I wrote a whole post about books becoming movies in 2019, so I was incredibly psyched about this category. At first, I was going to read The Knife of Never Letting Go, but then it needed major editing and had its premiere canceled. Finally, I decided to try the nonfiction account of Ford and Ferrari’s battle to win the 24 Hours of Le Mans car race in the 1960s. Even though I am not at all a car person, I find this account fascinating and loved the movie as well.
10. A Genre You Don’t Usually Read
Though in recent years, I’ve started reading much more young adult fantasy, I’ve always had a hard time with adult fantasy books. For a genre I don’t usually read, I decided I should try out N. K. Jemisin’s hit Broken Earth series. Amazingly enough, all three books in her trilogy earned the Hugo Award for Best Novel. The story was just too much for me – strange relationships, bizarre creatures, and tons of questions left unexplained. Read more →
11. Children’s Classic
My grandmother loved watching The Little House on the Prairie, so I watched plenty of episodes growing up. However, I never got around to reading the books, even though she gifted me a copy when I was younger. This month, I decided to give them a try, and I’m so glad I did. Reading about how Ingalls’s family lived so long ago is fascinating. This classic children’s book is one I will have to read to my kids.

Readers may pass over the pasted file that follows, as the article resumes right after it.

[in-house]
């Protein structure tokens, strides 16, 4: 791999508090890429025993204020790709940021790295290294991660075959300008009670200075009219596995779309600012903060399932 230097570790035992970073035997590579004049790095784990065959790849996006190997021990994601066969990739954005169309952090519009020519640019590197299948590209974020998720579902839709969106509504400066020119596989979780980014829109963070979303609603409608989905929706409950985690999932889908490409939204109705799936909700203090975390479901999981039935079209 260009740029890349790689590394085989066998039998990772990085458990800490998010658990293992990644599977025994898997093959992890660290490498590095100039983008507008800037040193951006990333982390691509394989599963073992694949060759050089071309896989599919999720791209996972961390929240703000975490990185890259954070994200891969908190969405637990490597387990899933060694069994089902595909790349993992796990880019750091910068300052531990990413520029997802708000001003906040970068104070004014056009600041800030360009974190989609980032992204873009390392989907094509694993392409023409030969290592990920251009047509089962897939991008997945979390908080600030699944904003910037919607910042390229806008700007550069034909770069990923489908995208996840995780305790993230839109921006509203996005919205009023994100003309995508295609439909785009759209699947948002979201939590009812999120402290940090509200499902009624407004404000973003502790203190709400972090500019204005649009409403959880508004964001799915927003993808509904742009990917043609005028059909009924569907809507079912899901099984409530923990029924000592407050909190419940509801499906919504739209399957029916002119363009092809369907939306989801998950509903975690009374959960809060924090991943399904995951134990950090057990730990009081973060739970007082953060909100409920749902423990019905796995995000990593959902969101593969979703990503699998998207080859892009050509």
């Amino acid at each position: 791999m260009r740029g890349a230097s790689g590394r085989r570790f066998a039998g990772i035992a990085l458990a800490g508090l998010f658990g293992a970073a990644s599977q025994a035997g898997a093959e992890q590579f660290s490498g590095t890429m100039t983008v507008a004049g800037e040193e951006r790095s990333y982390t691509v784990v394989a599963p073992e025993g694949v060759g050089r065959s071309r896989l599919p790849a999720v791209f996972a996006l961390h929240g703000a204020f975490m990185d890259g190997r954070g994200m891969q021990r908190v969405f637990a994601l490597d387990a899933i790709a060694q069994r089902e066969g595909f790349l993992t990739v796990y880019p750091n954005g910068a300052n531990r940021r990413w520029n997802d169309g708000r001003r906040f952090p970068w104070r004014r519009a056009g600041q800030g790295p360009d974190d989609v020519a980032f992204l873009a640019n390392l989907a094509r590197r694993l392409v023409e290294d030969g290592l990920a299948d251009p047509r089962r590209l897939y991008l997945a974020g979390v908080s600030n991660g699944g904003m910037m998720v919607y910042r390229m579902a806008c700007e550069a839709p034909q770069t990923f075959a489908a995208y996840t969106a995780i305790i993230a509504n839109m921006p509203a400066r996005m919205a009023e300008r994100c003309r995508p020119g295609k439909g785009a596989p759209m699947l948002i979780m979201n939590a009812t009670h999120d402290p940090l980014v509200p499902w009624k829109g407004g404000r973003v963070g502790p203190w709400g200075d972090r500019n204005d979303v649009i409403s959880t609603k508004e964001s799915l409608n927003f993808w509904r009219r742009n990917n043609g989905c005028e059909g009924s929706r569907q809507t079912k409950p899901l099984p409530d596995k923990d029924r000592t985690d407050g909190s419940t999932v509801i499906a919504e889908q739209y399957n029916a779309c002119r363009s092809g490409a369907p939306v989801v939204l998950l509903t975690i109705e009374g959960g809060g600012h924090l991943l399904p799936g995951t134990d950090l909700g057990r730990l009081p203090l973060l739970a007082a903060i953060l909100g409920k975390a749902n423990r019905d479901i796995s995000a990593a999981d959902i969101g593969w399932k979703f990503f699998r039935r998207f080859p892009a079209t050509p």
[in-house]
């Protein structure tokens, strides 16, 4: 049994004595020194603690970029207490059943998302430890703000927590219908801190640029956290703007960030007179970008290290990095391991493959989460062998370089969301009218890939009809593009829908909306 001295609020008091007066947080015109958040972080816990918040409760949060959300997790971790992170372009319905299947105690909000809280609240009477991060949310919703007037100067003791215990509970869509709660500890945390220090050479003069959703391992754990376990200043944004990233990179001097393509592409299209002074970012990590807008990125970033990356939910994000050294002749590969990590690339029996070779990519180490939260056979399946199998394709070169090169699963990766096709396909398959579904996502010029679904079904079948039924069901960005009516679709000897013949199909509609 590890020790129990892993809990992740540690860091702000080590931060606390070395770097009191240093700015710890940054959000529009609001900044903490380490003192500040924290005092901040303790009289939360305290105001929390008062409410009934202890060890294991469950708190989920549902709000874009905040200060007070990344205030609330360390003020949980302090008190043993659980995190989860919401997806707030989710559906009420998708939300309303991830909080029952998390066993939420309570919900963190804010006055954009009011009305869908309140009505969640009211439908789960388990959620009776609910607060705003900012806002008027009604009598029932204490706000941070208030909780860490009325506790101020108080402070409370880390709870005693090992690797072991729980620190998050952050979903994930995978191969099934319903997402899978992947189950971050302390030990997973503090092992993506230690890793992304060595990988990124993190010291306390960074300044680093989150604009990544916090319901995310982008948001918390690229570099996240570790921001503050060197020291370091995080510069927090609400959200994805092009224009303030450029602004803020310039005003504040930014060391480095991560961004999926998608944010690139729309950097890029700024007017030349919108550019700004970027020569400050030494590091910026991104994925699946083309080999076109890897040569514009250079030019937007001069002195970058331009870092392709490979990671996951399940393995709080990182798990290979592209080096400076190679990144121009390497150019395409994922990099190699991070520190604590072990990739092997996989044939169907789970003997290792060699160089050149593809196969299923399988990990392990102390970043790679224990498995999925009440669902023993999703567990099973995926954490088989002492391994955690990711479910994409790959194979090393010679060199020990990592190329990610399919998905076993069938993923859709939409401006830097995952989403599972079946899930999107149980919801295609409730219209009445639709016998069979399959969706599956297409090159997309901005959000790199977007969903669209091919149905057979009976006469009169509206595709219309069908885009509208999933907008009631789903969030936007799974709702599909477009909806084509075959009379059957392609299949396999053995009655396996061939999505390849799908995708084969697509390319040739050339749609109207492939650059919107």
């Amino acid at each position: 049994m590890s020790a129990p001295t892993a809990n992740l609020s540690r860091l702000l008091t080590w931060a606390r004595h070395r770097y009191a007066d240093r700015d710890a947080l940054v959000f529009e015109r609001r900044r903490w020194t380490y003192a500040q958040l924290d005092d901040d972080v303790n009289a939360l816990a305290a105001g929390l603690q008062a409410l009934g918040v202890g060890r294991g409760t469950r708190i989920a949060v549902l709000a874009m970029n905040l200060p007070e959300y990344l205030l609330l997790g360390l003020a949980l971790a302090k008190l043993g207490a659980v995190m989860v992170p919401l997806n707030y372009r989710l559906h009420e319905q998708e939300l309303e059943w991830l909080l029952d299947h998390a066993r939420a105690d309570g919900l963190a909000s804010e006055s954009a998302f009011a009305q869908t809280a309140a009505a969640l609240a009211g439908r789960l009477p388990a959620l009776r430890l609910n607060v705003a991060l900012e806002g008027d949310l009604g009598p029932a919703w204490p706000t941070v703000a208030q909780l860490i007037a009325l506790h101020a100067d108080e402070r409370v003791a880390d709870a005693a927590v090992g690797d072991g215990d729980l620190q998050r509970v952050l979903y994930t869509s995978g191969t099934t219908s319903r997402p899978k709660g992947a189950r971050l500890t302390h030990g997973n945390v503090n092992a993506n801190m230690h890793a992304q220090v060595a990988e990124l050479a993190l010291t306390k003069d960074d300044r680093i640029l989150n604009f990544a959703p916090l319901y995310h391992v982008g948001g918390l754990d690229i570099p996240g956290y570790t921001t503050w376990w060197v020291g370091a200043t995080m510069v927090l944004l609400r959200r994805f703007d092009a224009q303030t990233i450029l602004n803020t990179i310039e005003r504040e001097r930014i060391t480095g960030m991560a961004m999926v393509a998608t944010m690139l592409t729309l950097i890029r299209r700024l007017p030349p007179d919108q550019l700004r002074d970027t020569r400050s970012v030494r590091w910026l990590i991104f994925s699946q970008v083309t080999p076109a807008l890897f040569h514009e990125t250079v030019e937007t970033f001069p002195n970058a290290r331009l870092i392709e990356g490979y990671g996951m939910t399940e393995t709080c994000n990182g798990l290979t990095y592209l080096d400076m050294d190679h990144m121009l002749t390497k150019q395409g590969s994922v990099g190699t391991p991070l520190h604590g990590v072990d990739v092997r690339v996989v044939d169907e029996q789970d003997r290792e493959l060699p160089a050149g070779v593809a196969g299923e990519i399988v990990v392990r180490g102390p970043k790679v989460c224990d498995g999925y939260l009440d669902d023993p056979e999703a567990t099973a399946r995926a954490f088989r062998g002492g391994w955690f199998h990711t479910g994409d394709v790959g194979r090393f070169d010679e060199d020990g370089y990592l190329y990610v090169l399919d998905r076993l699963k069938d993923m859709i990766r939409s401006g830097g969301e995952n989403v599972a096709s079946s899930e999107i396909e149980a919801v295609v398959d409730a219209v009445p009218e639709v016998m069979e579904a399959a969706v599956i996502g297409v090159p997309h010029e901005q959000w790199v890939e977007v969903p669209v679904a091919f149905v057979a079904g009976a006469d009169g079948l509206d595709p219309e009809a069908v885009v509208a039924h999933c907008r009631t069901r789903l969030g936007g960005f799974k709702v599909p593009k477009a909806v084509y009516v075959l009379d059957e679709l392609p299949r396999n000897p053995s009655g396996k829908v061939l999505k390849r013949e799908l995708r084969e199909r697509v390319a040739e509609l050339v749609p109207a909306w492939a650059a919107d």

12. Cover With Your Favorite Color
Greer Hendricks and Sarah Pekkanen’s psychological thriller The Wife Between Us was a huge hit in 2018. Consequently, I wanted to try their latest thriller about a girl participating in a psychological study. Desperate for cash, Jessica Farris agrees to go beyond the typical survey and participate in a study with Dr. Shields. But as Dr. Shields starts to ask more and more of her, Jessica realizes that Dr. Shields has her own hidden agenda. Overall, while entertaining, this thriller fell a bit flat for me. Read more →
13. Bought at the Thrift Store
I had heard this title praised a few years ago, so when I saw it at my local thrift store in excellent condition, I snatched it up. The plot follows Lo Blacklock, a travel writer sent to cover a luxury cruise through Norway’s fjords. When she thinks she witnesses a murder, Lo becomes enthralled in figuring out what happened to the woman in Cabin 10. I found this psychological thriller a quick fun read that kept me wanting more.